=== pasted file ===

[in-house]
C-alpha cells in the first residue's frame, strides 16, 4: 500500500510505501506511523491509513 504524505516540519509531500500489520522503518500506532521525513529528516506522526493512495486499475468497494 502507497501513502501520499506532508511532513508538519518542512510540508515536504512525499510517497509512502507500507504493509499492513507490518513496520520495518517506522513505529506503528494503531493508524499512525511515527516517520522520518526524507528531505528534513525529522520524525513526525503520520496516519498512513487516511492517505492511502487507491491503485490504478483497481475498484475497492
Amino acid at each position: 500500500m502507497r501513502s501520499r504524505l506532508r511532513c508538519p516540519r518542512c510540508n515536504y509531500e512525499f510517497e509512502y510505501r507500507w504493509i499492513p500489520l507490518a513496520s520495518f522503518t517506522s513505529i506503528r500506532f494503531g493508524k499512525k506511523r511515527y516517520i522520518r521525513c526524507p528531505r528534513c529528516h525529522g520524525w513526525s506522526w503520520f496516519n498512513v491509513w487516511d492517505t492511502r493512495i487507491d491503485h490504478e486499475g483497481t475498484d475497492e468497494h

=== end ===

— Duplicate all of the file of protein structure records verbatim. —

[in-house]
C-alpha cells in the first residue's frame, strides 16, 4: 500500500510505501506511523491509513 504524505516540519509531500500489520522503518500506532521525513529528516506522526493512495486499475468497494 502507497501513502501520499506532508511532513508538519518542512510540508515536504512525499510517497509512502507500507504493509499492513507490518513496520520495518517506522513505529506503528494503531493508524499512525511515527516517520522520518526524507528531505528534513525529522520524525513526525503520520496516519498512513487516511492517505492511502487507491491503485490504478483497481475498484475497492
Amino acid at each position: 500500500m502507497r501513502s501520499r504524505l506532508r511532513c508538519p516540519r518542512c510540508n515536504y509531500e512525499f510517497e509512502y510505501r507500507w504493509i499492513p500489520l507490518a513496520s520495518f522503518t517506522s513505529i506503528r500506532f494503531g493508524k499512525k506511523r511515527y516517520i522520518r521525513c526524507p528531505r528534513c529528516h525529522g520524525w513526525s506522526w503520520f496516519n498512513v491509513w487516511d492517505t492511502r493512495i487507491d491503485h490504478e486499475g483497481t475498484d475497492e468497494h